Northland Property Investors' Association
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After months of little movement in home loan rates there has recently been a flurry of conflicting movements, making it a difficult time for people wanting to refinance or take out a new loan.
Most of the movement has been from the banks which first dropped their short-term fixed rates and left longer-term ones unchanged. Then they reversed the trend putting rate terms of three years or more down and shorter-term rates up.
The changes were brought about firstly through weaker economic data, but following the Budget a view developed that the government's spending plans were going to increase inflation, thus lengthening the time until home loan cuts came through.
While this situation has caused some confusion for borrowers, the most important piece of news to guide people was Thursday's official cash rate announcement from the Reserve Bank.
RBNZ governor Alan Bollard painted an economic picture, which if correct, means that rates are headed southwards.
"Provided the economy evolves in line with our projection, we are now likely to be in a position to lower the OCR later this year, which is sooner than previously envisaged."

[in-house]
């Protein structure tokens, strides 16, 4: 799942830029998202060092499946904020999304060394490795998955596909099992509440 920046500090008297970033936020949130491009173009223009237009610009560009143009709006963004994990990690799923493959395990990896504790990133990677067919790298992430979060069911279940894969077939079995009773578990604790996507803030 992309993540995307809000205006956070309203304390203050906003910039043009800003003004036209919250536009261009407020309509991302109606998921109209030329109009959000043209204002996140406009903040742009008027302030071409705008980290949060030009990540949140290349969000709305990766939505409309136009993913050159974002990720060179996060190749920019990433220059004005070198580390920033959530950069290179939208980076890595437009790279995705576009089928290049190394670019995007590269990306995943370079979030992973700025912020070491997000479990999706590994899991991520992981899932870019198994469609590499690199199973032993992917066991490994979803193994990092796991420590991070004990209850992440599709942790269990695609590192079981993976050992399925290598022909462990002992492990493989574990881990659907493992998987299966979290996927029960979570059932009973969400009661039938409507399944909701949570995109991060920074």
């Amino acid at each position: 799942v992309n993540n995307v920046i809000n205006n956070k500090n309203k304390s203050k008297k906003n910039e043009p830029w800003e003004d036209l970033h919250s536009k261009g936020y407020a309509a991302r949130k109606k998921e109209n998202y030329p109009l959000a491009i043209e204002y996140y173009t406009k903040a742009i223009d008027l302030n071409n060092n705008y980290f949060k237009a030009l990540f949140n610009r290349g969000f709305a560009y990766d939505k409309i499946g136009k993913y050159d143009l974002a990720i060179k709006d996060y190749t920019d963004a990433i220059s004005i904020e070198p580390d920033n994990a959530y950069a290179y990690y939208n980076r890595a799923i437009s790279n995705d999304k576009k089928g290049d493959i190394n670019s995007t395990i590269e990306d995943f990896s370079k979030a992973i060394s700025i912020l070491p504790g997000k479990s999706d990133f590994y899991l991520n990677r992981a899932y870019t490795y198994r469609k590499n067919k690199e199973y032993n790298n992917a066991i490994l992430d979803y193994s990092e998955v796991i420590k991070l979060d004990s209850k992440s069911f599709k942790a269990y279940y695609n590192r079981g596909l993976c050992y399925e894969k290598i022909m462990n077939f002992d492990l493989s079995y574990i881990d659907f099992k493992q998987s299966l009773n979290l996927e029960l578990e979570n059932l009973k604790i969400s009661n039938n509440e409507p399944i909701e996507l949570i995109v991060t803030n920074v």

This is some welcome relief to homeowners.
Currently most interest rates are at historical highs, particularly those for longer terms.
For people having to make a decision at the moment, this latest news adds weight to the idea of going for a shorter-term rate, say six months to 18 months and then refinancing at a lower rate in the future.
Naturally this strategy is based on the forecast unfolding as predicted. Rates coming down may be as soon as June or definitely by September, and continuing to fall after that. What potentially adds weight to this strategy is that the competitive action from banks is likely to return to the market, particularly in spring.
What's the best deal at the moment?
Often there is little difference between the standard rates from the banks, however that isn't the case at present.
Of the big banks and Kiwibank, there is an unusual trend. ASB and Kiwibank have pitched their standard short-term rates lower than their competitors, however their longer-term rates are higher.
For instance, for a one-year term ASB and Kiwibank are sitting at 9.40%, while BNZ is nine points higher at 9.49% and the others are at 9.80%.
In the popular two-year space, Kiwibank is on 9.19% and all the rest are on 9.40%, except BNZ which has its standard rate at 9.49% and its classic rate at 9.39%.
Out at five-years, ASB and Kiwibank are on 9.50% while the other banks are in a range of 9.29% to 9.35%.
These rates are likely to change over the next few days in response to the RBNZ announcement.
To keep up-to-date with changes and to compare rates, keep an eye on the Mortgage Centre.